You know them. You may have one or two in your family, a few on your staff, and possibly some as clients. After all, there are nearly 80 million of them. They’ve been reviled as spoiled, materialistic, attention-craving, slow to mature, unable to leave the nest, and possessed of a suspect work ethic.
Who are they? Generation Y, also known as Millennials. While there is not complete agreement on the exact years that bookend this group, we can say they are the babies born between the mid-1970s and 2000. Each generation has its own characteristics, but it’s generally acknowledged that Gen Y is unusually different from the rest of us. And they are your workers and clients today and in the near future.
Who They Are, What They Want
In Upstarts! author Donna Fenn lists eight Gen-Y–defining characteristics. Understanding how this generation is different can help you adapt your marketing, selling, and workplace environment. Here’s how Fenn defines the differences:
- They’re Extreme Collaborators. They want to work with mentors, partners, and teams.
- They’re Technology Mavens. This is the first generation born into the tech revolution. Gen-Yers are plugged in 24/7 and like to work through technology.
- They’re Game Changers looking for ways to reinvent, disrupt, and revitalize “the way things have always been done.”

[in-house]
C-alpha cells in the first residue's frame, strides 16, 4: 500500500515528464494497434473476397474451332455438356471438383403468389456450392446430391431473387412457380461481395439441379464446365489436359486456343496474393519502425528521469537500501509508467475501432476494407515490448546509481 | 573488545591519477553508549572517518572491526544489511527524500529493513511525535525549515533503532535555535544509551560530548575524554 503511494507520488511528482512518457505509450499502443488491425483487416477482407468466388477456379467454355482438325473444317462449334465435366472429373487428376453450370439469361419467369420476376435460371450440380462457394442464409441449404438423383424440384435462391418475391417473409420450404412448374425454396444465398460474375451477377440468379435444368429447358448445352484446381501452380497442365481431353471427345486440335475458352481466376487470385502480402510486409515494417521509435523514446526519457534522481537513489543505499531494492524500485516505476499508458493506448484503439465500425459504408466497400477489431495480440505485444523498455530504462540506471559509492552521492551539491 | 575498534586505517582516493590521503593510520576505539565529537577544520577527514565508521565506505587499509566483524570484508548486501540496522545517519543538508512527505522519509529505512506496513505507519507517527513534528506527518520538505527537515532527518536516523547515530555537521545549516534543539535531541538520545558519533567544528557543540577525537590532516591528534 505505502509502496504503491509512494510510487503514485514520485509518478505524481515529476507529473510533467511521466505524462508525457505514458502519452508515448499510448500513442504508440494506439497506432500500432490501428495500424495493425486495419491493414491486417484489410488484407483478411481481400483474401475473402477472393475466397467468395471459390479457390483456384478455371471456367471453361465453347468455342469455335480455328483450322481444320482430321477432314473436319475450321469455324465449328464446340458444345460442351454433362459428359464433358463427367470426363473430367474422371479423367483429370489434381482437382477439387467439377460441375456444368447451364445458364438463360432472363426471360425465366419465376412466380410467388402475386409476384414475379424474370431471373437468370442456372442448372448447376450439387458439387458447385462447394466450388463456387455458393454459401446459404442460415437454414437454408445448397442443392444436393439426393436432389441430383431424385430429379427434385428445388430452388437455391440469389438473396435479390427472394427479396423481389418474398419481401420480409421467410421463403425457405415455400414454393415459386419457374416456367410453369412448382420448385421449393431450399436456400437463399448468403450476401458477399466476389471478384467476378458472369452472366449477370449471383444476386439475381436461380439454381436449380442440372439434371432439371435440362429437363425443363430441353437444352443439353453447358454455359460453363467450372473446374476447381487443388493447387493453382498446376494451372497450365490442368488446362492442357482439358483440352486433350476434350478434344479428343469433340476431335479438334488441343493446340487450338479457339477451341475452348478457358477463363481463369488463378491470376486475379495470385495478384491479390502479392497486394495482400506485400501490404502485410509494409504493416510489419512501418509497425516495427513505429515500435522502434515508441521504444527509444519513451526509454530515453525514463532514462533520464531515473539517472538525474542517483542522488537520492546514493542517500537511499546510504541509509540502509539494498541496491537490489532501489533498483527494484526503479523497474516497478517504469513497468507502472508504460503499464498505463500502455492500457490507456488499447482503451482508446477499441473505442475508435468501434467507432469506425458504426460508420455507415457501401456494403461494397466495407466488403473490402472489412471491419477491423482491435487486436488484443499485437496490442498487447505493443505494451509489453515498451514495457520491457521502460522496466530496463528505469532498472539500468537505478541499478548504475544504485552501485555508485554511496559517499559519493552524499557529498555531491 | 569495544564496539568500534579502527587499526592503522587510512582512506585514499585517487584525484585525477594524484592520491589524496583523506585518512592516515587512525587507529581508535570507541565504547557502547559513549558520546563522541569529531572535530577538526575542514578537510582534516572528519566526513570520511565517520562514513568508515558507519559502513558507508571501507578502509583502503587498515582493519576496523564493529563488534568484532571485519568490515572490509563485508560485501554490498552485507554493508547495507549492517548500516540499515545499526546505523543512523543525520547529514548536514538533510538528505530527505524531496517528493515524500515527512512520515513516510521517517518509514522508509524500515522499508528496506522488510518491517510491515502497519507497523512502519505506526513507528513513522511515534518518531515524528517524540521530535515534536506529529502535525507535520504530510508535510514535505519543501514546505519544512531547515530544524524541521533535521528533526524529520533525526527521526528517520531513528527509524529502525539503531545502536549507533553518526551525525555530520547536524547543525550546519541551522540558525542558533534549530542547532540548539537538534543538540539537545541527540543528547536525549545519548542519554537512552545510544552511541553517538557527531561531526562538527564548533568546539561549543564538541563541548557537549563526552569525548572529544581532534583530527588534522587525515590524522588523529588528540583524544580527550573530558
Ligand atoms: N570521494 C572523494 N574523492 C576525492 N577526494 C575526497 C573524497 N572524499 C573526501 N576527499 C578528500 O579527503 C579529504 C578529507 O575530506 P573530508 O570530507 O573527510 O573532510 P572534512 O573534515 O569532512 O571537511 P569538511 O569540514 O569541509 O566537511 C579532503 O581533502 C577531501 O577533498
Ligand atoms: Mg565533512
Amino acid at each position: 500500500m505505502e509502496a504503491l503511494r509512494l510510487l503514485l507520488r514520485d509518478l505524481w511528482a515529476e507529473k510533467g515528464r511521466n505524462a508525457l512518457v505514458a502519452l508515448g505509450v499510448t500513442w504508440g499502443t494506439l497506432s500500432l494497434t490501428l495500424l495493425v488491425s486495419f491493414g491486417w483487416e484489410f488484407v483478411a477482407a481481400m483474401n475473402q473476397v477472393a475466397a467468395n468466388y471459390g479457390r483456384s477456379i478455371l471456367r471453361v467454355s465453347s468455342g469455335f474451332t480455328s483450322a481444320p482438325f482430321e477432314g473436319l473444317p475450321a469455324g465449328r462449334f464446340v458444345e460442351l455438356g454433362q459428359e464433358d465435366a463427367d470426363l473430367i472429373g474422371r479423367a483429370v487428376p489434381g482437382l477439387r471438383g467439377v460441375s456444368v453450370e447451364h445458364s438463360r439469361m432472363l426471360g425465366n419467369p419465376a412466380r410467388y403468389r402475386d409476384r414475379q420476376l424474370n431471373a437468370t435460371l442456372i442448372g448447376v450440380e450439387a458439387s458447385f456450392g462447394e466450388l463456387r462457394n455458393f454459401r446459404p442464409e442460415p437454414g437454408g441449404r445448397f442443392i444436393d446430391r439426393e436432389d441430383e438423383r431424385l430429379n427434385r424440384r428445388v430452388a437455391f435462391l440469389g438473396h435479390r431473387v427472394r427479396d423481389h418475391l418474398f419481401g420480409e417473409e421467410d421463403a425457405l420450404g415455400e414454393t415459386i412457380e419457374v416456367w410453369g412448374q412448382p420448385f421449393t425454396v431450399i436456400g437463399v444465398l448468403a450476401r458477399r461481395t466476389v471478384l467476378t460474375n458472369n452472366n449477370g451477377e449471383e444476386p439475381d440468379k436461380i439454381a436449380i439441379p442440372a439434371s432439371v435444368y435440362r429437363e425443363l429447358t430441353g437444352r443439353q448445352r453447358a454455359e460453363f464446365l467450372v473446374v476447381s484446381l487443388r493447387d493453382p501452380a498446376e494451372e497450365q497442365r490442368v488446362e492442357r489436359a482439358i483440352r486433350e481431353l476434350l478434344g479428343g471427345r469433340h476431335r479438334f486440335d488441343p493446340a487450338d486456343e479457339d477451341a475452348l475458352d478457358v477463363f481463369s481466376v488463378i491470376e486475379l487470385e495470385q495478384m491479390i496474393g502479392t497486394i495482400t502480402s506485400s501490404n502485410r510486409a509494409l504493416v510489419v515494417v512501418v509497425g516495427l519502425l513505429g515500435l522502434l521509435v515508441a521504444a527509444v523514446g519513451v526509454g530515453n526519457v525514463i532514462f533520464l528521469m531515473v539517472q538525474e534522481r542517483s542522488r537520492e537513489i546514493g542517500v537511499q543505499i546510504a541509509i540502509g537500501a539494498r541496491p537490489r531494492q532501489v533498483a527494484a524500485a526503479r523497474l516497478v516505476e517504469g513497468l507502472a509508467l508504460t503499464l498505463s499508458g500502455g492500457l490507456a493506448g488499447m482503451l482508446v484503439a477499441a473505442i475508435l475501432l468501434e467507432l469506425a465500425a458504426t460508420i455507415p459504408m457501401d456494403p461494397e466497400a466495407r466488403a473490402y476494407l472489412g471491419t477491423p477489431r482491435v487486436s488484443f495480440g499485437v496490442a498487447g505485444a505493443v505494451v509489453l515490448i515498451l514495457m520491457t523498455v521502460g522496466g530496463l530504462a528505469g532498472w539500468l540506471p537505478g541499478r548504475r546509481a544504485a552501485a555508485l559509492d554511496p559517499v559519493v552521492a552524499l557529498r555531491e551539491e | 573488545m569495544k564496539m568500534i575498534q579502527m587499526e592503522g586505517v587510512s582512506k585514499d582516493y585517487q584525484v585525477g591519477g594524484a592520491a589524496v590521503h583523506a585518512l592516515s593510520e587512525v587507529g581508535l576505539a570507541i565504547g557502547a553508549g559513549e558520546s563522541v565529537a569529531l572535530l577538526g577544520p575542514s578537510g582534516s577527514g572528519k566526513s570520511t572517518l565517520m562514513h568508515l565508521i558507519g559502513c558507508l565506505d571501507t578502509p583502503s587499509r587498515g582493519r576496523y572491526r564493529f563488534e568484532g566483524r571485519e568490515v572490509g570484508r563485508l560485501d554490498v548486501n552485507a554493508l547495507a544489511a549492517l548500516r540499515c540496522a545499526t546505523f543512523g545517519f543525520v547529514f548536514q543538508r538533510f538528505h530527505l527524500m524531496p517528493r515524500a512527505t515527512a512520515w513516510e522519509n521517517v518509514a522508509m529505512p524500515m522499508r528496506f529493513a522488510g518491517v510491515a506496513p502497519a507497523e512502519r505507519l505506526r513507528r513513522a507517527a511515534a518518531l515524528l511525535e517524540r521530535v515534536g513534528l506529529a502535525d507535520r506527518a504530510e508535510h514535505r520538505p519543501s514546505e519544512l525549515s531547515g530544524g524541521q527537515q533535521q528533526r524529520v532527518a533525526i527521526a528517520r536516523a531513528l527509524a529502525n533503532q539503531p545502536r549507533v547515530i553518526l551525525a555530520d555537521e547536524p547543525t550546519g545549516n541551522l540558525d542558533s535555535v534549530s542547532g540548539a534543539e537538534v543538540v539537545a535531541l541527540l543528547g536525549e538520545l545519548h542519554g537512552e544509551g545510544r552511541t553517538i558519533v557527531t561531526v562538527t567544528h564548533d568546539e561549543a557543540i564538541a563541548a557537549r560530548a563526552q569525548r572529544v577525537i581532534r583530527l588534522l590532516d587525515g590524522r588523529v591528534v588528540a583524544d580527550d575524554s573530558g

- They’re Market Insiders to their own generation and often create products and services targeted at those like them.
- They’re brand-conscious and are Brand Builders. They see brand-building as key to creating their unique niche.
- They are Social Capitalists. They want to give back and tend to “blur the dividing line between for-profit and not-for-profit endeavors,” Fenn notes.
- They’re Workplace Renegades. They want “flexible, mission-driven, employee-centric meritocracies.”
- They want the potential for quick promotions and pay raises.
- And they’re Morph Masters, “fabulous improvisers.” They’re not into business plans. If failure comes, they just jump to the next good idea.
Each of these characteristics has an upside and a downside for today’s established remodeler. To take full advantage of what these 20- and 30-somethings can contribute to your company, you may need to learn more. We all better bone up because they’re here.
—Linda Case is founder of Remodelers Advantage, a national company that gives remodelers the tools to achieve profitability and success. 301.490.5620; email@example.com.
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